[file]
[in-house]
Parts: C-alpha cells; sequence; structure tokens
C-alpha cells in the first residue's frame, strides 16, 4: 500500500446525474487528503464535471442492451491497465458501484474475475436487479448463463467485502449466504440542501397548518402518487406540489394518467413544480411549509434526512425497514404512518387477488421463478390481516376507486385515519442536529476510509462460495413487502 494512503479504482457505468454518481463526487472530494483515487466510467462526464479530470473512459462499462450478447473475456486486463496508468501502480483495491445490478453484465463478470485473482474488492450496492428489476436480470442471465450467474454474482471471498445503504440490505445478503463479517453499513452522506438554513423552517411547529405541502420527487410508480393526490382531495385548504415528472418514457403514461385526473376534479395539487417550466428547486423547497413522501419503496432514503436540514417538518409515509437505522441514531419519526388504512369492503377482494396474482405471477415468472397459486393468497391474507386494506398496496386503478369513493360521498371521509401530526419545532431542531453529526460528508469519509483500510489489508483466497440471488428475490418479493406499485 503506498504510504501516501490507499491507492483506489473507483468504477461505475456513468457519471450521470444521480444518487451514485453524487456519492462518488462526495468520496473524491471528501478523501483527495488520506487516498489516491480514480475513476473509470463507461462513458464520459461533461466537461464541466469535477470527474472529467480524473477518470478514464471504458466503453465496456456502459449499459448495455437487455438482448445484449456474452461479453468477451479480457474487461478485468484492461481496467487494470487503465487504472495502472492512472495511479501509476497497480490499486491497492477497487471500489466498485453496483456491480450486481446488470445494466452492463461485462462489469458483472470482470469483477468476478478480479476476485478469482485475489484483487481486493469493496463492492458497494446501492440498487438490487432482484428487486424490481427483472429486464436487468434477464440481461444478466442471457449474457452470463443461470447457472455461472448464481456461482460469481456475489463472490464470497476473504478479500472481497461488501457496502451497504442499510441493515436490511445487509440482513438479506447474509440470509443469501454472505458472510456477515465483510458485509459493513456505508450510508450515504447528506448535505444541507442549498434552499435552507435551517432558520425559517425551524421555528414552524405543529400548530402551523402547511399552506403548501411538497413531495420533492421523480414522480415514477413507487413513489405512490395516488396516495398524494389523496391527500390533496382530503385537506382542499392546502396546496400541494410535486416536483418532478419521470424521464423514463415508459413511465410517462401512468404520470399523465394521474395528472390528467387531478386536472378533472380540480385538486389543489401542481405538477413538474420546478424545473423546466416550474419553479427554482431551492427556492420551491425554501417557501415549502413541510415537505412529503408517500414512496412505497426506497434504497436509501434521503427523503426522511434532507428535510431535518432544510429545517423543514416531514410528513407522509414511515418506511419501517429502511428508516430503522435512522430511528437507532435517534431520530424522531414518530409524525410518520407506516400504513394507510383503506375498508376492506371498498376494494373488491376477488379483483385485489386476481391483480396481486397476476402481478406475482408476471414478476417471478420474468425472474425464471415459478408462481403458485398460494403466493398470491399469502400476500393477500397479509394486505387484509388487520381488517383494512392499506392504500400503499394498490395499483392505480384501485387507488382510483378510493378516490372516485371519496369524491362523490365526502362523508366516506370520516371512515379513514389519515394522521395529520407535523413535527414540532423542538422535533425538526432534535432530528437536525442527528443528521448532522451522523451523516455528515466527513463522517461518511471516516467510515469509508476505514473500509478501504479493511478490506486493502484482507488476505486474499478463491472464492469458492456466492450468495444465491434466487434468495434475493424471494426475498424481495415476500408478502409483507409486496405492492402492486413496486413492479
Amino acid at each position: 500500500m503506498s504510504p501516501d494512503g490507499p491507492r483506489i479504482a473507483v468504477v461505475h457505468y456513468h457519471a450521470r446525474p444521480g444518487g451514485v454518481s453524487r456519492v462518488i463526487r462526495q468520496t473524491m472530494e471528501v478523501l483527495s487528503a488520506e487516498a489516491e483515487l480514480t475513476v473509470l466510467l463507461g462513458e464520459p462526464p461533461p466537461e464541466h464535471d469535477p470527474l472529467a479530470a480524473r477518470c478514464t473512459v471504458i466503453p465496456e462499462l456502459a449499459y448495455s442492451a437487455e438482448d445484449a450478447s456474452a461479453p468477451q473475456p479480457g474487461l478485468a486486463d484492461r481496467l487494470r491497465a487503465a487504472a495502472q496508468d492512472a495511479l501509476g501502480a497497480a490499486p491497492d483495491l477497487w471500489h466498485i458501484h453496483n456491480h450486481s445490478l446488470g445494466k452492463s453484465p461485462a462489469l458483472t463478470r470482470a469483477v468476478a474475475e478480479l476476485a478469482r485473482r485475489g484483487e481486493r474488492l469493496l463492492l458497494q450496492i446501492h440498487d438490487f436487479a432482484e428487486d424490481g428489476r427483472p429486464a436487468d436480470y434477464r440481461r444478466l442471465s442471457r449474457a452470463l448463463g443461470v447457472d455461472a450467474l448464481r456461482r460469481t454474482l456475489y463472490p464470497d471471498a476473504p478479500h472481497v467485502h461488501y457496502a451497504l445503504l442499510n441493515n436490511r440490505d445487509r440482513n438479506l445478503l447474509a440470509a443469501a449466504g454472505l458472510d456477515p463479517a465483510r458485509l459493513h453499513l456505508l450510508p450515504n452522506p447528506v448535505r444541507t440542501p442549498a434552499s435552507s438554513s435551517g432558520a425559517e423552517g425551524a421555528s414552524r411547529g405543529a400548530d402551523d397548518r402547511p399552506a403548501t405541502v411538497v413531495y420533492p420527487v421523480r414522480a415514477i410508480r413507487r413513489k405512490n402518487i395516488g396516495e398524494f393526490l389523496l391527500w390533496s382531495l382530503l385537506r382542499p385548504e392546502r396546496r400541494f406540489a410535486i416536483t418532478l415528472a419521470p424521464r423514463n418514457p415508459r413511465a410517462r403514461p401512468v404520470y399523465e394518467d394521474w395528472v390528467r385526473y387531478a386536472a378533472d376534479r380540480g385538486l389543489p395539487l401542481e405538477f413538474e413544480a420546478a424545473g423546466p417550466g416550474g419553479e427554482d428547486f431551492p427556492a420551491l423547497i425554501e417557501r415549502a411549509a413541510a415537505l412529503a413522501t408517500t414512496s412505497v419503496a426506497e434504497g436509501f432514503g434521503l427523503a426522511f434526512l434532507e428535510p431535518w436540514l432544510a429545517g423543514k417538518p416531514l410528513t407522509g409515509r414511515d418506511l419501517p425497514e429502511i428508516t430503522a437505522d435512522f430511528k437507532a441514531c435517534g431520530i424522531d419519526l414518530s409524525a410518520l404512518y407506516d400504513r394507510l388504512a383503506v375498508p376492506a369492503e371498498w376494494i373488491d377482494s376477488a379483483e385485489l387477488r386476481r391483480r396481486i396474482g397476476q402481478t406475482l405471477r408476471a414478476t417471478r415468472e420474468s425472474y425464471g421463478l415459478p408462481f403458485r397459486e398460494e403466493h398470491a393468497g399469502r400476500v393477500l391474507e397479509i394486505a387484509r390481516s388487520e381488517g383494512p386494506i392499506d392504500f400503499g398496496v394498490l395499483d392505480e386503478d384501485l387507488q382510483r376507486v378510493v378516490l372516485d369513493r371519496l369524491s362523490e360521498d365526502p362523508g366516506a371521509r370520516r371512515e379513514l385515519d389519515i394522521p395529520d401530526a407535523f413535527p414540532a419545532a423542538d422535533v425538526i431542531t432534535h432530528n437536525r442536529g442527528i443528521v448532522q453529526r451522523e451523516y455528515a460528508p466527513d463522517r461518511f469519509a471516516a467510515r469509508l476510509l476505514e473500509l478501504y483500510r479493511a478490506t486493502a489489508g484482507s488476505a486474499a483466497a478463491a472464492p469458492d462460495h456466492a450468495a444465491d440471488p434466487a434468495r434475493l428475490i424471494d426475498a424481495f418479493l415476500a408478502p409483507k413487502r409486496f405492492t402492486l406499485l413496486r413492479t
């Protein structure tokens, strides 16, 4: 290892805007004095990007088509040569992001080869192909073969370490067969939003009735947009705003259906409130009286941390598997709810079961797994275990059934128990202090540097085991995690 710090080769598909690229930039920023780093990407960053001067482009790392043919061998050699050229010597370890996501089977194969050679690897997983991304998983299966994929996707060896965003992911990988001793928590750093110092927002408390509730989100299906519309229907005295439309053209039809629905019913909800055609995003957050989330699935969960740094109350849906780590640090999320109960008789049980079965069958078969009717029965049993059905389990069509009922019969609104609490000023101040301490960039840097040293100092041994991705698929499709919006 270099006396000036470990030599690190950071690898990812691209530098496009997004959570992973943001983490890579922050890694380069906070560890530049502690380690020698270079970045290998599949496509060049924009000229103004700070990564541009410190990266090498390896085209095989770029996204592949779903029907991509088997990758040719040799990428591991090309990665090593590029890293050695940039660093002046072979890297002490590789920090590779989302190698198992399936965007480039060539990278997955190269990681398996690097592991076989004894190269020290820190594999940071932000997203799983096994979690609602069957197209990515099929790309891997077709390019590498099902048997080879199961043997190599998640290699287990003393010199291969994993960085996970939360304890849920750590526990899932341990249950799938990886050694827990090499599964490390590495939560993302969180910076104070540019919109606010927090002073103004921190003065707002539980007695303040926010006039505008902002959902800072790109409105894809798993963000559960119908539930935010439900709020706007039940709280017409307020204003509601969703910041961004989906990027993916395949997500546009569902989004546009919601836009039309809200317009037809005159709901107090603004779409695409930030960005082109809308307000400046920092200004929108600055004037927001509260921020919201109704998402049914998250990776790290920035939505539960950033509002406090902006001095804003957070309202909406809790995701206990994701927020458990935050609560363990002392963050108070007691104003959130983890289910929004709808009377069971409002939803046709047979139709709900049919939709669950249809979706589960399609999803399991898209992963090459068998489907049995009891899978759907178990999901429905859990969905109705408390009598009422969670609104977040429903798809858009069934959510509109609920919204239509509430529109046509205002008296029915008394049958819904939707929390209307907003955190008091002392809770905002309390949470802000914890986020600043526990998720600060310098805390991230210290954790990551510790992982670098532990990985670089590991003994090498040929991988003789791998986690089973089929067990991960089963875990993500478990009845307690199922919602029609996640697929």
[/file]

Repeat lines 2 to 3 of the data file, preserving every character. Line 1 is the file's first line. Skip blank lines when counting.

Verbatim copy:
Parts: C-alpha cells; sequence; structure tokens
C-alpha cells in the first residue's frame, strides 16, 4: 500500500446525474487528503464535471442492451491497465458501484474475475436487479448463463467485502449466504440542501397548518402518487406540489394518467413544480411549509434526512425497514404512518387477488421463478390481516376507486385515519442536529476510509462460495413487502 494512503479504482457505468454518481463526487472530494483515487466510467462526464479530470473512459462499462450478447473475456486486463496508468501502480483495491445490478453484465463478470485473482474488492450496492428489476436480470442471465450467474454474482471471498445503504440490505445478503463479517453499513452522506438554513423552517411547529405541502420527487410508480393526490382531495385548504415528472418514457403514461385526473376534479395539487417550466428547486423547497413522501419503496432514503436540514417538518409515509437505522441514531419519526388504512369492503377482494396474482405471477415468472397459486393468497391474507386494506398496496386503478369513493360521498371521509401530526419545532431542531453529526460528508469519509483500510489489508483466497440471488428475490418479493406499485 503506498504510504501516501490507499491507492483506489473507483468504477461505475456513468457519471450521470444521480444518487451514485453524487456519492462518488462526495468520496473524491471528501478523501483527495488520506487516498489516491480514480475513476473509470463507461462513458464520459461533461466537461464541466469535477470527474472529467480524473477518470478514464471504458466503453465496456456502459449499459448495455437487455438482448445484449456474452461479453468477451479480457474487461478485468484492461481496467487494470487503465487504472495502472492512472495511479501509476497497480490499486491497492477497487471500489466498485453496483456491480450486481446488470445494466452492463461485462462489469458483472470482470469483477468476478478480479476476485478469482485475489484483487481486493469493496463492492458497494446501492440498487438490487432482484428487486424490481427483472429486464436487468434477464440481461444478466442471457449474457452470463443461470447457472455461472448464481456461482460469481456475489463472490464470497476473504478479500472481497461488501457496502451497504442499510441493515436490511445487509440482513438479506447474509440470509443469501454472505458472510456477515465483510458485509459493513456505508450510508450515504447528506448535505444541507442549498434552499435552507435551517432558520425559517425551524421555528414552524405543529400548530402551523402547511399552506403548501411538497413531495420533492421523480414522480415514477413507487413513489405512490395516488396516495398524494389523496391527500390533496382530503385537506382542499392546502396546496400541494410535486416536483418532478419521470424521464423514463415508459413511465410517462401512468404520470399523465394521474395528472390528467387531478386536472378533472380540480385538486389543489401542481405538477413538474420546478424545473423546466416550474419553479427554482431551492427556492420551491425554501417557501415549502413541510415537505412529503408517500414512496412505497426506497434504497436509501434521503427523503426522511434532507428535510431535518432544510429545517423543514416531514410528513407522509414511515418506511419501517429502511428508516430503522435512522430511528437507532435517534431520530424522531414518530409524525410518520407506516400504513394507510383503506375498508376492506371498498376494494373488491376477488379483483385485489386476481391483480396481486397476476402481478406475482408476471414478476417471478420474468425472474425464471415459478408462481403458485398460494403466493398470491399469502400476500393477500397479509394486505387484509388487520381488517383494512392499506392504500400503499394498490395499483392505480384501485387507488382510483378510493378516490372516485371519496369524491362523490365526502362523508366516506370520516371512515379513514389519515394522521395529520407535523413535527414540532423542538422535533425538526432534535432530528437536525442527528443528521448532522451522523451523516455528515466527513463522517461518511471516516467510515469509508476505514473500509478501504479493511478490506486493502484482507488476505486474499478463491472464492469458492456466492450468495444465491434466487434468495434475493424471494426475498424481495415476500408478502409483507409486496405492492402492486413496486413492479